European Norm (EN) 12791. Chemical disinfectants and antiseptics. Surgical hand disinfection – test method and requirement (phase 2/step 2). Brussels: Comité Européen de Normalisation; 2009.
EN ISO/IEC 17025. General requirements for the competence of testing and calibration laboratories. Brussels: Comité Européen de Normalisation; 2005.
Suchomel M, Weinlich M, Kundi M. Influence of glycerol and an alternative humectant on the immediate and 3-hours bactericidal efficacies of two isopropanol-based antiseptics in laboratory experiments in vivo according to EN 12791. Antimicrob Resist Infect Control. 2017;6:72.
Mangram AJ, Horan TC, Pearson ML, Silver LC, Jarvis WR. Guideline for prevention of surgical site infection, 1999. Hospital infection control practices advisory committee. Infect Control Hosp Epidemiol. 1999;20:250–78.
Laine T, Kaipia A, Santavirta J, Aarnio P. Glove perforations in open and laparoscopic abdominal surgery: the feasibility of double gloving. Scand J Surg. 2004;93:73–6.
Brough SJ, Hunt TM, Barrie WW. Surgical glove perforations. Br J Surg. 1988;75:317.
Kojima Y, Ohashi M. Unnoticed glove perforation during thoracoscopic and open thoracic surgery. Ann Thorac Surg. 2005;80:1078–80.
Pitten FA, Herdemann G, Kramer A. The integrity of latex gloves in clinical dental practice. Infection. 2000;28:388–92.
Manjunath AP, Shepherd JH, Barton DP, Bridges JE, Ind TE. Glove perforations during open surgery for gynaecological malignancies. BJOG. 2008;115:1015–9.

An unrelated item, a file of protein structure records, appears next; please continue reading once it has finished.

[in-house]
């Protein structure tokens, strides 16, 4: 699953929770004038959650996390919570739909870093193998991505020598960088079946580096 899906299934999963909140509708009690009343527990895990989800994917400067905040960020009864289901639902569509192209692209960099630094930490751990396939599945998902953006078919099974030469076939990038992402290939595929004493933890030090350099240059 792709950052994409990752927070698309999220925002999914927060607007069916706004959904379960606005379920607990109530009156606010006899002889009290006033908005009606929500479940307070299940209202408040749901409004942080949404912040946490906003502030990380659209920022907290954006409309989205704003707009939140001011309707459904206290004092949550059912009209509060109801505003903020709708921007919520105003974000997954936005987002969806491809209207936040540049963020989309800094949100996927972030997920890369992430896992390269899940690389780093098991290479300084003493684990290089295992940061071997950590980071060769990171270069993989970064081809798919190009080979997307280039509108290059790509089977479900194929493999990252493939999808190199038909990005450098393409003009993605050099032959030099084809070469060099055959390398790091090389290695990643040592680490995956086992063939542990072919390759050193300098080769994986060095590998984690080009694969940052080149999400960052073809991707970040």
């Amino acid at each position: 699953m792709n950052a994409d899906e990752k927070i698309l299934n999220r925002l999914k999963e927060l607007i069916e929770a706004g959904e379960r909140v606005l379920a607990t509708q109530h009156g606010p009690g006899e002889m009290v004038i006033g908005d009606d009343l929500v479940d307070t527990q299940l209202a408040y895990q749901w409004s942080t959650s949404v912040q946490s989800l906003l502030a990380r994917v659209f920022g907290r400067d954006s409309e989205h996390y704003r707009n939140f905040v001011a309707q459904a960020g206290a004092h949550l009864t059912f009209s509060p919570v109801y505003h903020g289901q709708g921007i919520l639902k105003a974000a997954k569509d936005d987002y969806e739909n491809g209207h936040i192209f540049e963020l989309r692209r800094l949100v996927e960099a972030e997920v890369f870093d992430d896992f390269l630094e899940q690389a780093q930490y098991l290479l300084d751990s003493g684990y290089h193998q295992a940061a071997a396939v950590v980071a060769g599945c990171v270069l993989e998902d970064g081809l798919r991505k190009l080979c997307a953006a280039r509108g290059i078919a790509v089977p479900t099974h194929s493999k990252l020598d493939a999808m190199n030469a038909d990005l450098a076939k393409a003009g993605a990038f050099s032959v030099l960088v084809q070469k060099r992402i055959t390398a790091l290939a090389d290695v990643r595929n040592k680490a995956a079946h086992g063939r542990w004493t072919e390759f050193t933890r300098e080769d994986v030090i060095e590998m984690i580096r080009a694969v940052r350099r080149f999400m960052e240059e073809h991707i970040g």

This study was funded by the Institute for Hygiene and Applied Immunology, Medical University of Vienna.
Availability of data and materials
The datasets used and/or analysed during the current study are available from the corresponding author on reasonable request.
Ethics approval and consent to participate
Approval for this study was obtained together with a previously published randomized controlled trial (RCT; ISRCTN 71391952) from the ethics committee of the municipality of Vienna (EK 11–201-1111). All participants gave informed written consent.
Consent for publication
The authors declare that they have no competing interests.
Springer Nature remains neutral with regard to jurisdictional claims in published maps and institutional affiliations.
About this article
- Surgical glove
- Bacterial migration
- Antimicrobial efficacy
- Surgical site infection
- Bacterial skin flora
- Antimicrobial glove